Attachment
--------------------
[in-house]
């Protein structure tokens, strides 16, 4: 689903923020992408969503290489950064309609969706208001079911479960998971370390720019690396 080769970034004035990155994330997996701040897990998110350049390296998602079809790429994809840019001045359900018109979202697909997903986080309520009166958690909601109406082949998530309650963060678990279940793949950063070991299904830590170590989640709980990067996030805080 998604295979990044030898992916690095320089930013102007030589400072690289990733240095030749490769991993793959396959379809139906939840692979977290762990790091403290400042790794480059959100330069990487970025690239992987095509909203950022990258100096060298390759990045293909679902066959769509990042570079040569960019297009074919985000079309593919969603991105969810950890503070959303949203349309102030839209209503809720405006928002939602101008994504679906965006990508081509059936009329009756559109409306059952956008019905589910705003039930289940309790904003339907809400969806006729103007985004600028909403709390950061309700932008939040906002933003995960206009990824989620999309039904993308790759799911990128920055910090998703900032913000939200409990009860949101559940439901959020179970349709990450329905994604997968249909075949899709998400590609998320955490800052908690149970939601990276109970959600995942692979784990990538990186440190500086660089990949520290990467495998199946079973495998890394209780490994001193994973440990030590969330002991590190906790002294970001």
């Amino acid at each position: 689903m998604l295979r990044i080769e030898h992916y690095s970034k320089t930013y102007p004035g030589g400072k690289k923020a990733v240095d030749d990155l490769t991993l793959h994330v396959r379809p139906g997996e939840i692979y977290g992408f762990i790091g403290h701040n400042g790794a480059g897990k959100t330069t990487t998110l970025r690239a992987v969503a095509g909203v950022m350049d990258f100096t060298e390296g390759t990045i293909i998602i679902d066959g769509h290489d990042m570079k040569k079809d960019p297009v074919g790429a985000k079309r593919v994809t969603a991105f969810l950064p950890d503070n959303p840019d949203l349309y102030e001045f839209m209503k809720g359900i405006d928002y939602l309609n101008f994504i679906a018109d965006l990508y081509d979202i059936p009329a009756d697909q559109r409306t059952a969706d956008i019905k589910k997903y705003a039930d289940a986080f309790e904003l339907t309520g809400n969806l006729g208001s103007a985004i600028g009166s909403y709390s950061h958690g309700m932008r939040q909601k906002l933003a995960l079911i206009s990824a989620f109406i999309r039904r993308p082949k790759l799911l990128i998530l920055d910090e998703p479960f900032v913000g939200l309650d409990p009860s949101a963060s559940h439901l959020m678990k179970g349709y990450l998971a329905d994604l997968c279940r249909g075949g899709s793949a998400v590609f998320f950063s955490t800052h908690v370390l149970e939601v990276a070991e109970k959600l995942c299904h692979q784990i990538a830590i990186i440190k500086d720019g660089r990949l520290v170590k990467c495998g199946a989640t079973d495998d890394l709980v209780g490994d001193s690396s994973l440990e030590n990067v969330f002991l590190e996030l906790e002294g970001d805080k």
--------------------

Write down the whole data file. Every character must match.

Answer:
[in-house]
């Protein structure tokens, strides 16, 4: 689903923020992408969503290489950064309609969706208001079911479960998971370390720019690396 080769970034004035990155994330997996701040897990998110350049390296998602079809790429994809840019001045359900018109979202697909997903986080309520009166958690909601109406082949998530309650963060678990279940793949950063070991299904830590170590989640709980990067996030805080 998604295979990044030898992916690095320089930013102007030589400072690289990733240095030749490769991993793959396959379809139906939840692979977290762990790091403290400042790794480059959100330069990487970025690239992987095509909203950022990258100096060298390759990045293909679902066959769509990042570079040569960019297009074919985000079309593919969603991105969810950890503070959303949203349309102030839209209503809720405006928002939602101008994504679906965006990508081509059936009329009756559109409306059952956008019905589910705003039930289940309790904003339907809400969806006729103007985004600028909403709390950061309700932008939040906002933003995960206009990824989620999309039904993308790759799911990128920055910090998703900032913000939200409990009860949101559940439901959020179970349709990450329905994604997968249909075949899709998400590609998320955490800052908690149970939601990276109970959600995942692979784990990538990186440190500086660089990949520290990467495998199946079973495998890394209780490994001193994973440990030590969330002991590190906790002294970001």
């Amino acid at each position: 689903m998604l295979r990044i080769e030898h992916y690095s970034k320089t930013y102007p004035g030589g400072k690289k923020a990733v240095d030749d990155l490769t991993l793959h994330v396959r379809p139906g997996e939840i692979y977290g992408f762990i790091g403290h701040n400042g790794a480059g897990k959100t330069t990487t998110l970025r690239a992987v969503a095509g909203v950022m350049d990258f100096t060298e390296g390759t990045i293909i998602i679902d066959g769509h290489d990042m570079k040569k079809d960019p297009v074919g790429a985000k079309r593919v994809t969603a991105f969810l950064p950890d503070n959303p840019d949203l349309y102030e001045f839209m209503k809720g359900i405006d928002y939602l309609n101008f994504i679906a018109d965006l990508y081509d979202i059936p009329a009756d697909q559109r409306t059952a969706d956008i019905k589910k997903y705003a039930d289940a986080f309790e904003l339907t309520g809400n969806l006729g208001s103007a985004i600028g009166s909403y709390s950061h958690g309700m932008r939040q909601k906002l933003a995960l079911i206009s990824a989620f109406i999309r039904r993308p082949k790759l799911l990128i998530l920055d910090e998703p479960f900032v913000g939200l309650d409990p009860s949101a963060s559940h439901l959020m678990k179970g349709y990450l998971a329905d994604l997968c279940r249909g075949g899709s793949a998400v590609f998320f950063s955490t800052h908690v370390l149970e939601v990276a070991e109970k959600l995942c299904h692979q784990i990538a830590i990186i440190k500086d720019g660089r990949l520290v170590k990467c495998g199946a989640t079973d495998d890394l709980v209780g490994d001193s690396s994973l440990e030590n990067v969330f002991l590190e996030l906790e002294g970001d805080k």